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Gene therapy study shows promise for Retinitis pigmentosa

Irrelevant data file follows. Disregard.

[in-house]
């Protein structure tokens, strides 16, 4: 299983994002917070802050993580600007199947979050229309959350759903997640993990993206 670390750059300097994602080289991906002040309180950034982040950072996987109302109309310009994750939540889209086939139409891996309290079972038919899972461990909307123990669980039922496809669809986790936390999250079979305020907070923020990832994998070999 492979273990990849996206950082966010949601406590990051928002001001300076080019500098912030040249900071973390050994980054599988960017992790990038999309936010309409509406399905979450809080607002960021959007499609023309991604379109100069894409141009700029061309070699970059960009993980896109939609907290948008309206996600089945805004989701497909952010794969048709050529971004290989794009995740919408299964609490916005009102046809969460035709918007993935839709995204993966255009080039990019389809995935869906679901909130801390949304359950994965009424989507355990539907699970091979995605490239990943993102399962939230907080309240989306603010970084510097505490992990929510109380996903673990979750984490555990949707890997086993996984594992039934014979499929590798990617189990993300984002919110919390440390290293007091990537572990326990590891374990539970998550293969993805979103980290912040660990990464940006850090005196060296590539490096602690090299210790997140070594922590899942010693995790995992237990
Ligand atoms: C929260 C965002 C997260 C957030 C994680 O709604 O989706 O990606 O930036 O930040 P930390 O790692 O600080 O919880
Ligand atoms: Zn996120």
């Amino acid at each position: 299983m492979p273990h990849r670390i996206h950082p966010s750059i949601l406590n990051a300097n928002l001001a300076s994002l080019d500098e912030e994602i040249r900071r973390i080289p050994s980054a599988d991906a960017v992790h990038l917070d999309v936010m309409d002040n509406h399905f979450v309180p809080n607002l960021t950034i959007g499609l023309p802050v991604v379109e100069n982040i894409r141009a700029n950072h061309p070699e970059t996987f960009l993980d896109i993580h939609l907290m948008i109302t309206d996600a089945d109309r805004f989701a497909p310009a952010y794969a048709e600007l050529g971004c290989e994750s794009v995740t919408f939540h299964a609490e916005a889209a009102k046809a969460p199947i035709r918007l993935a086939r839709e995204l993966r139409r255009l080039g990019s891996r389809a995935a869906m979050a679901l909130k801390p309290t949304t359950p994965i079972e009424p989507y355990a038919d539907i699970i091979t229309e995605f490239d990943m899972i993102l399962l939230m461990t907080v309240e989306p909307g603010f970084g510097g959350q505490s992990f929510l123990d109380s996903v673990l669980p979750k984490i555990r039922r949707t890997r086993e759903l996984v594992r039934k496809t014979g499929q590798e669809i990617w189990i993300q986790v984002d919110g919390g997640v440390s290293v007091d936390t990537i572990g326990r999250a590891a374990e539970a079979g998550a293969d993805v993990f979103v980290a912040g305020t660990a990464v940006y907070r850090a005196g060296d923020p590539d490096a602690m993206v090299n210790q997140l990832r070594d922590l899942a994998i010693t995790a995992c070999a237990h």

A study published in the April 2010 issue of the Federation of American Societies for Experimental Biology (FASEB) Journal details the results of using nucleic acid nanoparticles to restore the vision in mice. This form of gene therapy does not involve the use of modified viruses. Scientists from Buffalo, Cleveland and Oklahoma City, used a non-viral, synthetic nanoparticle to restore the vision of mice with retinitis pigmentosa. Retinitis pigmentosa is an inherited disease which causes cells in the retina to die prematurely. This results in progressive vision loss and ultimately, irreversible blindness. The mice in the study which received the nanoparticle gene therapy showed considerable signs of healing as well as structural improvement in their retinas and functional vision improvements. All of these effects lasted throughout the course of the study. In addition, no adverse side effects were noted. This is very encouraging research for a disease that up until now has had no hope for stabilization of eyesight or cure.* Andrea Schumann Staff Writer

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